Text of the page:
The Wilderness Trail

The whole bore away into the River de Roches [Rocky River]   the wind at NE.   seven miles one-half from the last encampment.

"21st. At six o'clock this morning orders were given for the whole to proceed. Arrived at La Riviere de la Culiere, twenty-one miles, and there halted. At two o'clock this afternoon continued to the Riviere de Vermillion, thirteen miles further; thirty-four miles this day."

The detachment of troops accompanied by Lieutenant Montresor to Detroit left there to return to Sandusky on September 14th. On the 18th of that month the army left Sandusky for Niagara. Montresor writes: "This morning, at half-past eight o'clock, the whole decamped and embarked for Niagara, consisting of 1400 men, besides 150 Indians    59 long boats, one barge, and nine birch canoes. . . . Continued this whole day on Lake Erie. Passed by the Rivers Huron, Vermillion, and Culiere, and encamped on a sandy beach to the westward, one mile off the Riviere au Roche. . . . 19th. . . . Offered my services this morning to Colonel Bradstreet to command and conduct a party to Fort Pitt, as provisions was so scarce   the route by the portage from the River de Seguein. . . . 21st. ... At twelve o'clock opened the dam and all the boats proceeded, being thirty-six in number, and arrived at the River de Seguein at two o'clock. . . . 22d. At seven o'clock a detachment of three hundred and eighty men, with two days' provisions marched off for the River au Biche [Deer or Elk River], and if they should not find our boats there, to continue their route to Grande River, as per written instructions. At eight o'clock this morning continued our route (the same number of boats). . . . Attempted to disembark on a sandy beach, but found it not practicable, being in danger every instant of filling by a prodigious surf. Could not enter into the River au Biche, so were obliged to keep the sea and push for Grande River, which we reached about two o'clock. . . . 23d. . . . I went up the Grand Riviere, or Cayahage Creek to discover how far it was navigable; found it so for five miles for a barge at a place called le petit rapide. Arrived, the party that marched from the River de Sequein."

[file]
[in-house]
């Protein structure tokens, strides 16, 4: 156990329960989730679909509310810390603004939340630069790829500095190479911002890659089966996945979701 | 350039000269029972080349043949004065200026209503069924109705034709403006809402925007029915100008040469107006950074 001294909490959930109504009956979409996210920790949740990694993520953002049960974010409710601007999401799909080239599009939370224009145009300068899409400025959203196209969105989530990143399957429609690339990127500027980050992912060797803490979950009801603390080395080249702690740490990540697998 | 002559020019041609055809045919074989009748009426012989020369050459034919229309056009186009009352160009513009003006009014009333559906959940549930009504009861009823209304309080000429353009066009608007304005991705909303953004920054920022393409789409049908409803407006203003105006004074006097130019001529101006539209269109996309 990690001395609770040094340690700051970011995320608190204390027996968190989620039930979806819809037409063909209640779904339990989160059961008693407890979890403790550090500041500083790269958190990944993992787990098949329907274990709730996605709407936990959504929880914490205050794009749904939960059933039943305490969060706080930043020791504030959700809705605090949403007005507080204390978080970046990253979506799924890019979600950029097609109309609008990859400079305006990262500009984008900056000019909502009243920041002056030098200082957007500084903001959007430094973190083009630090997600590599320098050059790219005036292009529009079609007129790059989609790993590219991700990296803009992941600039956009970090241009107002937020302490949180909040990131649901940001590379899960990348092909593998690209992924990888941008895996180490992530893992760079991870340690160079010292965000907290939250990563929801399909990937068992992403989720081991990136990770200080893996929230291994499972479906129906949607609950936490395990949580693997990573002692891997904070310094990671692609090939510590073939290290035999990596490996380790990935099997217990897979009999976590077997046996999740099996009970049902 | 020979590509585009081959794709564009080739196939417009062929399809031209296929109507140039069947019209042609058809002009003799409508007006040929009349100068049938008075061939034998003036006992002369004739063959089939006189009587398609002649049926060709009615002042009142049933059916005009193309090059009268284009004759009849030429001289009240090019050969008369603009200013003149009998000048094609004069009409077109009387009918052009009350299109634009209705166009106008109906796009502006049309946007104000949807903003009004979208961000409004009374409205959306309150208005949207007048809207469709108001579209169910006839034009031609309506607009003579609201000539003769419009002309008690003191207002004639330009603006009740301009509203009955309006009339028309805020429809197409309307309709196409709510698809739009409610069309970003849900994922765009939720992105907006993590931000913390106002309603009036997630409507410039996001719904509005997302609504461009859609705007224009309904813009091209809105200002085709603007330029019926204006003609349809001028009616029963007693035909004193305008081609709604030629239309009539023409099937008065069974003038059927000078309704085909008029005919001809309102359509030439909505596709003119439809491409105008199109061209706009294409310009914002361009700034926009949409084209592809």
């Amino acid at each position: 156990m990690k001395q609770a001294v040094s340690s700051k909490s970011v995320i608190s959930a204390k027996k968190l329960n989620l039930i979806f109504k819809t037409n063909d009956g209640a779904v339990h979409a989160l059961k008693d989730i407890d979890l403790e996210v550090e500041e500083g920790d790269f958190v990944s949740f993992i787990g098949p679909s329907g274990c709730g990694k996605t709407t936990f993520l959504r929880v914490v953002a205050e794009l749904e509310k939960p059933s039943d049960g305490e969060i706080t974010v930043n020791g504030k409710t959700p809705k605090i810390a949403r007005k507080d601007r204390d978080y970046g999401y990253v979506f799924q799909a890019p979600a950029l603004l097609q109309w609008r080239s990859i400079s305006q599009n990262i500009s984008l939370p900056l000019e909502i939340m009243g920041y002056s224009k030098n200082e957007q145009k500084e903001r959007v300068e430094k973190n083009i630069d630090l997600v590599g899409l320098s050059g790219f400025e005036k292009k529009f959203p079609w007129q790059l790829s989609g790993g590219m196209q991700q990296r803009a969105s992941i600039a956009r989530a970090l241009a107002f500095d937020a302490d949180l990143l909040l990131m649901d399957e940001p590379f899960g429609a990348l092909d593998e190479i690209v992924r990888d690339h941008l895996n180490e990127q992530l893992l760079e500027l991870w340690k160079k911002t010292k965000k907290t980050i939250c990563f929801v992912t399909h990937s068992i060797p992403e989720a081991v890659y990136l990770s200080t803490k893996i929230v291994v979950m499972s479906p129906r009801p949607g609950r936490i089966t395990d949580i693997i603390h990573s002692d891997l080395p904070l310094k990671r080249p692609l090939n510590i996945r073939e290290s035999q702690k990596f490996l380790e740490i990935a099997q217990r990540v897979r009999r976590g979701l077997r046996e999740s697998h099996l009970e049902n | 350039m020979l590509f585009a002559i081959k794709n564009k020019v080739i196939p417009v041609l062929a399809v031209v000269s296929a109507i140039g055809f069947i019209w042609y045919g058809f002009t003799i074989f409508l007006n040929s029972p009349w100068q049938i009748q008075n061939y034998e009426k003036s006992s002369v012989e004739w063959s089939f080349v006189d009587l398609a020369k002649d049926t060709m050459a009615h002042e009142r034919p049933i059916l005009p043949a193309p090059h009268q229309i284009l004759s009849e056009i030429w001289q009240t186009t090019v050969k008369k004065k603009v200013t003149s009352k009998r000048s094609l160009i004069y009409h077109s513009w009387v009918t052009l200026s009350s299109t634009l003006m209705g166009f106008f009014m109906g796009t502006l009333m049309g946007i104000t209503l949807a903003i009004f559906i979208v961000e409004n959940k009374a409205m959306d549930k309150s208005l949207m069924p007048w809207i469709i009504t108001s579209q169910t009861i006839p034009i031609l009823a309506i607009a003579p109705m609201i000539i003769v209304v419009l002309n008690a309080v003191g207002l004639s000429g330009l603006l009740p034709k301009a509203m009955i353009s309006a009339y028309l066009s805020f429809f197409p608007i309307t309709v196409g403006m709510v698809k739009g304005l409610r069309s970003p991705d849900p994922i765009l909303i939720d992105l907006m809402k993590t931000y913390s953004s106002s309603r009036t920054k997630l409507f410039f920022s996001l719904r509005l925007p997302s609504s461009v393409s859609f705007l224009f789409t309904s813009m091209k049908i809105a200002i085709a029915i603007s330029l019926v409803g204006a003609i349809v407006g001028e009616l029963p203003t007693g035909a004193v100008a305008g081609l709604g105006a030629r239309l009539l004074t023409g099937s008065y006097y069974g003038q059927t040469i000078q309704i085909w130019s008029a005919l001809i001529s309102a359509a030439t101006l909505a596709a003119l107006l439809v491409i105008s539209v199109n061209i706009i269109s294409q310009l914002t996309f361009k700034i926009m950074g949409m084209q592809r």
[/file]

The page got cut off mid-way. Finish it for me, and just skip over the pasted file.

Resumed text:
These extracts from the Journals of Montresor thus afford absolute proof of the identity of the White River (on which Saguin's Trading House stood in 1742) with the Cuyahoga River of to-day.

The last reference to this White River contained in the records of the English colonies appears to be that found in a letter from one Smith, transmitted by Governor William Shirley, of Massachusetts, to the Governor of Pennsylvania in March, 1754. Smith's letter to Governor Shirley was written from Cape Cod, December 24, 1753. He had left Quebec on the 18th of the preceding August.   Mr. Smith writes: "September the